The operation of Vehicles, a higher piloting skill will improve the speed of a vehicle in combat. Based on Perception and Agility.


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Speech:
How well you can talk to other people. A high speech skill can improve you chances of talking people into doing what you want them to do. Based on Charisma.


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Barter:
The skill of trading items, a good Barter skill will improve the value of your items, letting you get more for your money. Based on Charisma.


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Gambling:
How well you can gamble using skill of dice, cards and other gambling games. Based on Luck.


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Outdoorsman:
The skill that determine how well can you survive in the wasteland with the use of knowledge of plants, animals and outdoors living in wide-open areas. This skill sometimes also allows you to avoid unexpected encounters. Based on Intelligent and Endurance.




Other than the skills already suggested, it might be worth your while to use google and do searches on various existant RPG''s and computer RPG''s to learn of the skillsets they use. If I remember rightly Warhammer Fantasy Roleplay had a good skill set if you need anything else to help you get started.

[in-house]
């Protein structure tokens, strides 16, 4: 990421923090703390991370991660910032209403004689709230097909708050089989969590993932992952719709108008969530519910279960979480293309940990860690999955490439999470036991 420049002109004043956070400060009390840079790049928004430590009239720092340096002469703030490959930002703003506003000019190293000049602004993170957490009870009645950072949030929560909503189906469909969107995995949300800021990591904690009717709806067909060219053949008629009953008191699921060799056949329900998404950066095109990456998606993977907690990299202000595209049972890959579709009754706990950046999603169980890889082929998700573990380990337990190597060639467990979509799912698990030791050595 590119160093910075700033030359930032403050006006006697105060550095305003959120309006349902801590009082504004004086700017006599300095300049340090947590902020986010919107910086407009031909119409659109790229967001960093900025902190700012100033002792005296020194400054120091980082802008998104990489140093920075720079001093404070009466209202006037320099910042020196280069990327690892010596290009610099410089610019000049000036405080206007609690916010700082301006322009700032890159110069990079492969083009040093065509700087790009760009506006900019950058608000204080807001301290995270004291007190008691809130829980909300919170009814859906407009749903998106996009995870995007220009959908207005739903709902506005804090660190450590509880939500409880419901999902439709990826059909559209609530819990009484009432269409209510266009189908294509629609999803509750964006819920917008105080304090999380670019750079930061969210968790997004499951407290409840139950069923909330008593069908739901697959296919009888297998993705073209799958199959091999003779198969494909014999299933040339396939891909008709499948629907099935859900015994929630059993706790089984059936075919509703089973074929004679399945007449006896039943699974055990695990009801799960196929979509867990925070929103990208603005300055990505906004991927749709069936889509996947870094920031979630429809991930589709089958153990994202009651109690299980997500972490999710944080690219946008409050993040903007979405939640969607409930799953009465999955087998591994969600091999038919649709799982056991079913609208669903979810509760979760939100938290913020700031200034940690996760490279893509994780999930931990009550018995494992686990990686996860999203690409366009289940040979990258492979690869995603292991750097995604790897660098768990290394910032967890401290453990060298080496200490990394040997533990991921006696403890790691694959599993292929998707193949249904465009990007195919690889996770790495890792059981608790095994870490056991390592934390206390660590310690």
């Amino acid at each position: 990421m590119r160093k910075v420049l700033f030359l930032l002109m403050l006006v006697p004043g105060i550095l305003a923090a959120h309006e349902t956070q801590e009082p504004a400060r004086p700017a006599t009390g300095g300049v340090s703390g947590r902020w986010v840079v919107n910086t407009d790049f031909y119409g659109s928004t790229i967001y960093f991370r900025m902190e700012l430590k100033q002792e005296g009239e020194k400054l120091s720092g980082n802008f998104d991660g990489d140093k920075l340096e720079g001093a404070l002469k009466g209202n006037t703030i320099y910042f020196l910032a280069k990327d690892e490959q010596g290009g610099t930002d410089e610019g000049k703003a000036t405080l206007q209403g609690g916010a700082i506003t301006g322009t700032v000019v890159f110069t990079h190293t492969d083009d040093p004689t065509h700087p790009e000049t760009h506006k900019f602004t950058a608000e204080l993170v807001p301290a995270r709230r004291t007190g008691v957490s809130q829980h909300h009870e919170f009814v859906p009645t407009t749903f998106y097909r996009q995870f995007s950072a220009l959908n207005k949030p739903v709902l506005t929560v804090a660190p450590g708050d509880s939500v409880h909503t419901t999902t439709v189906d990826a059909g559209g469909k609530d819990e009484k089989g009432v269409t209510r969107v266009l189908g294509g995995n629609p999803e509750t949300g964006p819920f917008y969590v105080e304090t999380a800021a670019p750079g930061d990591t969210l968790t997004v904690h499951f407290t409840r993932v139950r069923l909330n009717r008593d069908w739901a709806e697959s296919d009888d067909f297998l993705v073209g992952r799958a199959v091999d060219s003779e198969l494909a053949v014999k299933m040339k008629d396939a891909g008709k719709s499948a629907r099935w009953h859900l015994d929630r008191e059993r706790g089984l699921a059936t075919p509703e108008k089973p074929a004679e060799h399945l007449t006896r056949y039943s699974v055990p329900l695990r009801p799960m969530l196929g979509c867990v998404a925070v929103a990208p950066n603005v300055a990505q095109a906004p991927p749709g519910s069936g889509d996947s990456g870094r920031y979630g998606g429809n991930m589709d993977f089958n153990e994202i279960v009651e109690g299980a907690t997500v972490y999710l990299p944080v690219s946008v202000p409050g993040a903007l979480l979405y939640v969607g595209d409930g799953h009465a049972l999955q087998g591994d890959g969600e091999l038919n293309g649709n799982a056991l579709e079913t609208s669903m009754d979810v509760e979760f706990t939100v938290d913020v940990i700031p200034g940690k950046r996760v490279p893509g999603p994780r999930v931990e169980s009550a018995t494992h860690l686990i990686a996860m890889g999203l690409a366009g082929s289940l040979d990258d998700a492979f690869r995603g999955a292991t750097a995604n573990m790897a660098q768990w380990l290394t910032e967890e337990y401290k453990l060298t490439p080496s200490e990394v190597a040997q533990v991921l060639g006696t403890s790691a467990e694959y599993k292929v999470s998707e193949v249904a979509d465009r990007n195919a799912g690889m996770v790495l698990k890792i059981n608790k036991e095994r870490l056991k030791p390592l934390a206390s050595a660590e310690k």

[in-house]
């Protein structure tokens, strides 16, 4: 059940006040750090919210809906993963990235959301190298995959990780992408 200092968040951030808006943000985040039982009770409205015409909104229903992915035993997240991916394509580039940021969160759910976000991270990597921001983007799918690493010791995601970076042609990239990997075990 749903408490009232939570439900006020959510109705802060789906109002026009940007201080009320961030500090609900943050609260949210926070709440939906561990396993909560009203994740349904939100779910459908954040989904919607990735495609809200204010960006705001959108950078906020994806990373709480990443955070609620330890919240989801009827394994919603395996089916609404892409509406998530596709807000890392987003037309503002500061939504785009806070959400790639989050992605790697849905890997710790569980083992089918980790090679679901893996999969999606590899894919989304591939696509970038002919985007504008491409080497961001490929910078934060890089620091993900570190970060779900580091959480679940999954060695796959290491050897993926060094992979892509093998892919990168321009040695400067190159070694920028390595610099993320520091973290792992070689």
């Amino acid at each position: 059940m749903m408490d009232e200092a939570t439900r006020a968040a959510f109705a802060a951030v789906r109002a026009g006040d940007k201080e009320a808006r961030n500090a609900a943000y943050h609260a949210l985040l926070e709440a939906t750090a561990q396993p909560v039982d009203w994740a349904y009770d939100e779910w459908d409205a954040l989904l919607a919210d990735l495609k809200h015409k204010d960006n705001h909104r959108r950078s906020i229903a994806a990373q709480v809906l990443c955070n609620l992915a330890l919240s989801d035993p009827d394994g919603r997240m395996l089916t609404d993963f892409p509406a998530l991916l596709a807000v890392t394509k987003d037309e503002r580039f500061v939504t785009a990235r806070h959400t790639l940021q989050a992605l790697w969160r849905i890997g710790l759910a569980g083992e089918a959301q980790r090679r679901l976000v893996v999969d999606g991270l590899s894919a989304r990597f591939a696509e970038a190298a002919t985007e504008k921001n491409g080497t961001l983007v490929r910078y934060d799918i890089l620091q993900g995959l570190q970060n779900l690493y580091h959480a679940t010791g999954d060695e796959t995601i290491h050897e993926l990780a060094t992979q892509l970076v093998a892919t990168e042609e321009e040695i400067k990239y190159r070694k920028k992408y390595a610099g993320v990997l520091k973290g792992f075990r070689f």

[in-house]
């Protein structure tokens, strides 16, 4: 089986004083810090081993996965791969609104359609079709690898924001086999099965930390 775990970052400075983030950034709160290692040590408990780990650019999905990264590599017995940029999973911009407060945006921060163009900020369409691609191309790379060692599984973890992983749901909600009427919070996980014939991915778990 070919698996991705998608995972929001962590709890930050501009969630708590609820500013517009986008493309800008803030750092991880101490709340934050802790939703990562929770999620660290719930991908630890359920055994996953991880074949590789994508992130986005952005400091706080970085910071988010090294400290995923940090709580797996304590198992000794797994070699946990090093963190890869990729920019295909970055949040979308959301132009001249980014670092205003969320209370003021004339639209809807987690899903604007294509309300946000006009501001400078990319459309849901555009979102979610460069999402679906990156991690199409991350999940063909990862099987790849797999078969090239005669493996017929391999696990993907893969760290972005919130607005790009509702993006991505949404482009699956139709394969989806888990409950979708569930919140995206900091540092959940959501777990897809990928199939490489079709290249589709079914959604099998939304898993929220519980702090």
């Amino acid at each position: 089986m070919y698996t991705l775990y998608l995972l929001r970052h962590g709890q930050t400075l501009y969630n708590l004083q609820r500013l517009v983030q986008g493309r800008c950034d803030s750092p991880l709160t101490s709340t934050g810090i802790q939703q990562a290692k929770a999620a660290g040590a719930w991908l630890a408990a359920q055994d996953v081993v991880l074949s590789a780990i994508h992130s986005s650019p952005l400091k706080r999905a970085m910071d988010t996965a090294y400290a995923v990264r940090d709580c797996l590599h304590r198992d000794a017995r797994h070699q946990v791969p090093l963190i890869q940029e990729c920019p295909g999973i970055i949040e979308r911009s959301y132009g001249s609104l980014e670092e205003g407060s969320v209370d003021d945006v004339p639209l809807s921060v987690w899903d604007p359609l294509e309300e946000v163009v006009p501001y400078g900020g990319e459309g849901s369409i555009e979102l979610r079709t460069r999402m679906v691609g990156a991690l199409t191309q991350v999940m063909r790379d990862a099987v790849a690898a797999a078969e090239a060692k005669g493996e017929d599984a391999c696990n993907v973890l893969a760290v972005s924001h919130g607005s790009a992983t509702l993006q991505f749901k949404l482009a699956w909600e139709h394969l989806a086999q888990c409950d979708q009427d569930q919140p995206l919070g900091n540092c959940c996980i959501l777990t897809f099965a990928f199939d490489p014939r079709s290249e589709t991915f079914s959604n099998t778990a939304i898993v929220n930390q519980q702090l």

Hope that helps some,

Steve AKA Mephs

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quote:

Big Guns:
The skill that determines how well use of bigger guns, like rocket launchers and miniguns you are. Based on Agility.



That''s interesting. Most systems I''ve seen that link skills to attributes put Heavy Weapons under Strength. The rationalisation is that you need to be pretty strong just to carry the things, never mind point them at something. OK, machine guns may be light enough to carry easily, but then you''ve still got a major recoil to control...

Oh well, whatever works

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quote: